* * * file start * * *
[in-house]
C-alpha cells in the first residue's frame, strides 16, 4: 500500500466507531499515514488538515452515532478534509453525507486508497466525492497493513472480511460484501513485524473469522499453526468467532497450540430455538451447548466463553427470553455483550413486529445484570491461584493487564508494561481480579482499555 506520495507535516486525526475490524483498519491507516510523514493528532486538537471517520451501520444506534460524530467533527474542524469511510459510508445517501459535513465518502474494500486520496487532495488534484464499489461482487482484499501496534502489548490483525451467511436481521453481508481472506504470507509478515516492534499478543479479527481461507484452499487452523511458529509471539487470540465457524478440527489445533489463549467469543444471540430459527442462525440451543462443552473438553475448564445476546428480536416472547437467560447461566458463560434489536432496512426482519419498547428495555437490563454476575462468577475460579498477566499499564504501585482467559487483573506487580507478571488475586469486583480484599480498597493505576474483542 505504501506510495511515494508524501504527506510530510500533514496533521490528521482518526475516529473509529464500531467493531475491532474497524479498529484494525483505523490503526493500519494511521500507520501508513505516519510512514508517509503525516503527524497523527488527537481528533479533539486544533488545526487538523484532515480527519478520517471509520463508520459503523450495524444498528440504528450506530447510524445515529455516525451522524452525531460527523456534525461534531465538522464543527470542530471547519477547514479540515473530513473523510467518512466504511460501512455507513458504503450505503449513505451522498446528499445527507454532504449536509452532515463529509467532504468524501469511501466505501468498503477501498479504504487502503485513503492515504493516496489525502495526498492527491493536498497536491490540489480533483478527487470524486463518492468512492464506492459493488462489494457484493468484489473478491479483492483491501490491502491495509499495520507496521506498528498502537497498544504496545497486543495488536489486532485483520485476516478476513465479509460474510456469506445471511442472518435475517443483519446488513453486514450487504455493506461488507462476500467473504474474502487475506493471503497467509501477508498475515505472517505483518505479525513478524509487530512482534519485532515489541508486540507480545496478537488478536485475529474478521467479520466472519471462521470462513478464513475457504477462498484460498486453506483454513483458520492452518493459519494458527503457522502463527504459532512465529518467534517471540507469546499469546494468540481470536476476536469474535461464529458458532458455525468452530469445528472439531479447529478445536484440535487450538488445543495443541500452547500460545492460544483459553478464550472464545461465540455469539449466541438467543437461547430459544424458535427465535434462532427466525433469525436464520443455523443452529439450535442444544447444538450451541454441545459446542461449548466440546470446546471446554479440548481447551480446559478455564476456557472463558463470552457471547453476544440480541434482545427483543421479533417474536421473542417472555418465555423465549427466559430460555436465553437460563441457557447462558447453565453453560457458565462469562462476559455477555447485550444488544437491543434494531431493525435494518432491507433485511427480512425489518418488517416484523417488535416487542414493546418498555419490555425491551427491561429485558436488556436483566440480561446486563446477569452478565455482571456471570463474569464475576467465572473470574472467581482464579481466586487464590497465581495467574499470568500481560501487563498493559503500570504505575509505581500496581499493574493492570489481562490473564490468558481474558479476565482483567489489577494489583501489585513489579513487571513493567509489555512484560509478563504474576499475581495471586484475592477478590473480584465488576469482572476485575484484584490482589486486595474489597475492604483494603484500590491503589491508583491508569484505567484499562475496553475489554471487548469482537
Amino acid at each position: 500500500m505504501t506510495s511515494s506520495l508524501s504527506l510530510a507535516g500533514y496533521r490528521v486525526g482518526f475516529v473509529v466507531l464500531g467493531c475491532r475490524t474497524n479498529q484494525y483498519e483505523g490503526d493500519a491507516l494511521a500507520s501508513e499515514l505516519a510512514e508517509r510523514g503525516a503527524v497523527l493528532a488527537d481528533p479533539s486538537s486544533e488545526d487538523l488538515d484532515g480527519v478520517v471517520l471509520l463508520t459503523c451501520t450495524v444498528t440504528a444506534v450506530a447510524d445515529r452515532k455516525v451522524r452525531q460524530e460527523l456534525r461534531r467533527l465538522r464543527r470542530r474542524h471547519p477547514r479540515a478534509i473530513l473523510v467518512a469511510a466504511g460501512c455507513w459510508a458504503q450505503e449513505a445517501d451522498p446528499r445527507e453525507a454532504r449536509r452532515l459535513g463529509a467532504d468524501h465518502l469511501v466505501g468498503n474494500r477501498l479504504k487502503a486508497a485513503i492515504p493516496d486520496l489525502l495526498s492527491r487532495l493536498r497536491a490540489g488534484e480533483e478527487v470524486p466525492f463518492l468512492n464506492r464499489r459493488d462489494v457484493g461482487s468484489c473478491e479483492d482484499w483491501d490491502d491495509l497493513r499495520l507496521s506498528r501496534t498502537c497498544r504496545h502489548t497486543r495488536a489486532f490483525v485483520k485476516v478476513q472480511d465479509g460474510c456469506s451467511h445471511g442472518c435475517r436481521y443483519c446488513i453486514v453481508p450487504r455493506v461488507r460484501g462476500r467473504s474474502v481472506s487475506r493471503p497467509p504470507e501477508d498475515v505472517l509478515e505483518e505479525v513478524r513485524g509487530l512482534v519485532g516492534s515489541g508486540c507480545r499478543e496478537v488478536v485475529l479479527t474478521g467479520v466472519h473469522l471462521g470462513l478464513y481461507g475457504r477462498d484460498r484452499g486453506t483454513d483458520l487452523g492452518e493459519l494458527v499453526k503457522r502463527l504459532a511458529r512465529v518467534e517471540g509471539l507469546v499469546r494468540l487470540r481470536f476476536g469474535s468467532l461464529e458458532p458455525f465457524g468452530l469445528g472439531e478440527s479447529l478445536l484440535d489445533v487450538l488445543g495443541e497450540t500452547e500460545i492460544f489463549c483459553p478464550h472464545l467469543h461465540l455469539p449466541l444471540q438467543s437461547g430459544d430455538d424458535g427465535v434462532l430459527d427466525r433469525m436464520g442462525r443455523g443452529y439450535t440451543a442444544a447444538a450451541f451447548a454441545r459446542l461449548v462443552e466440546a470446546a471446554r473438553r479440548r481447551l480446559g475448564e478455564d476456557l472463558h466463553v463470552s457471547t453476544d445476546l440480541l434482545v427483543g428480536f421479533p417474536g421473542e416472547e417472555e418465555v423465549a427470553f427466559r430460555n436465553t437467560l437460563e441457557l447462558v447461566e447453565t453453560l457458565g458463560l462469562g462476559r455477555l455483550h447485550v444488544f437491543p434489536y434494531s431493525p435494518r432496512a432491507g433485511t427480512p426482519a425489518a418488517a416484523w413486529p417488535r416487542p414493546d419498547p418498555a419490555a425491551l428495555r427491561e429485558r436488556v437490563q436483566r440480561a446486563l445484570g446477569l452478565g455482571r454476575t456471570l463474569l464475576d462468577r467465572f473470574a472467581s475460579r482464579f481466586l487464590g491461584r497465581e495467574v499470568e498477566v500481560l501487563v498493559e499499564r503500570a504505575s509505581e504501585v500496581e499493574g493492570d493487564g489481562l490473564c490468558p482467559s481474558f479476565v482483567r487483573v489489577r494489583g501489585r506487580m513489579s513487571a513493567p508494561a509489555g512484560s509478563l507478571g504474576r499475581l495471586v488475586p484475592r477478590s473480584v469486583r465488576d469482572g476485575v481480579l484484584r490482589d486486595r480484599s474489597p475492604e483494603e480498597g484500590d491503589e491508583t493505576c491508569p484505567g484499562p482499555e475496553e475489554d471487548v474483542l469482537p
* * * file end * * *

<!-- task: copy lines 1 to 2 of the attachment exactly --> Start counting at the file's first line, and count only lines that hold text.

[in-house]
C-alpha cells in the first residue's frame, strides 16, 4: 500500500466507531499515514488538515452515532478534509453525507486508497466525492497493513472480511460484501513485524473469522499453526468467532497450540430455538451447548466463553427470553455483550413486529445484570491461584493487564508494561481480579482499555 506520495507535516486525526475490524483498519491507516510523514493528532486538537471517520451501520444506534460524530467533527474542524469511510459510508445517501459535513465518502474494500486520496487532495488534484464499489461482487482484499501496534502489548490483525451467511436481521453481508481472506504470507509478515516492534499478543479479527481461507484452499487452523511458529509471539487470540465457524478440527489445533489463549467469543444471540430459527442462525440451543462443552473438553475448564445476546428480536416472547437467560447461566458463560434489536432496512426482519419498547428495555437490563454476575462468577475460579498477566499499564504501585482467559487483573506487580507478571488475586469486583480484599480498597493505576474483542 505504501506510495511515494508524501504527506510530510500533514496533521490528521482518526475516529473509529464500531467493531475491532474497524479498529484494525483505523490503526493500519494511521500507520501508513505516519510512514508517509503525516503527524497523527488527537481528533479533539486544533488545526487538523484532515480527519478520517471509520463508520459503523450495524444498528440504528450506530447510524445515529455516525451522524452525531460527523456534525461534531465538522464543527470542530471547519477547514479540515473530513473523510467518512466504511460501512455507513458504503450505503449513505451522498446528499445527507454532504449536509452532515463529509467532504468524501469511501466505501468498503477501498479504504487502503485513503492515504493516496489525502495526498492527491493536498497536491490540489480533483478527487470524486463518492468512492464506492459493488462489494457484493468484489473478491479483492483491501490491502491495509499495520507496521506498528498502537497498544504496545497486543495488536489486532485483520485476516478476513465479509460474510456469506445471511442472518435475517443483519446488513453486514450487504455493506461488507462476500467473504474474502487475506493471503497467509501477508498475515505472517505483518505479525513478524509487530512482534519485532515489541508486540507480545496478537488478536485475529474478521467479520466472519471462521470462513478464513475457504477462498484460498486453506483454513483458520492452518493459519494458527503457522502463527504459532512465529518467534517471540507469546499469546494468540481470536476476536469474535461464529458458532458455525468452530469445528472439531479447529478445536484440535487450538488445543495443541500452547500460545492460544483459553478464550472464545461465540455469539449466541438467543437461547430459544424458535427465535434462532427466525433469525436464520443455523443452529439450535442444544447444538450451541454441545459446542461449548466440546470446546471446554479440548481447551480446559478455564476456557472463558463470552457471547453476544440480541434482545427483543421479533417474536421473542417472555418465555423465549427466559430460555436465553437460563441457557447462558447453565453453560457458565462469562462476559455477555447485550444488544437491543434494531431493525435494518432491507433485511427480512425489518418488517416484523417488535416487542414493546418498555419490555425491551427491561429485558436488556436483566440480561446486563446477569452478565455482571456471570463474569464475576467465572473470574472467581482464579481466586487464590497465581495467574499470568500481560501487563498493559503500570504505575509505581500496581499493574493492570489481562490473564490468558481474558479476565482483567489489577494489583501489585513489579513487571513493567509489555512484560509478563504474576499475581495471586484475592477478590473480584465488576469482572476485575484484584490482589486486595474489597475492604483494603484500590491503589491508583491508569484505567484499562475496553475489554471487548469482537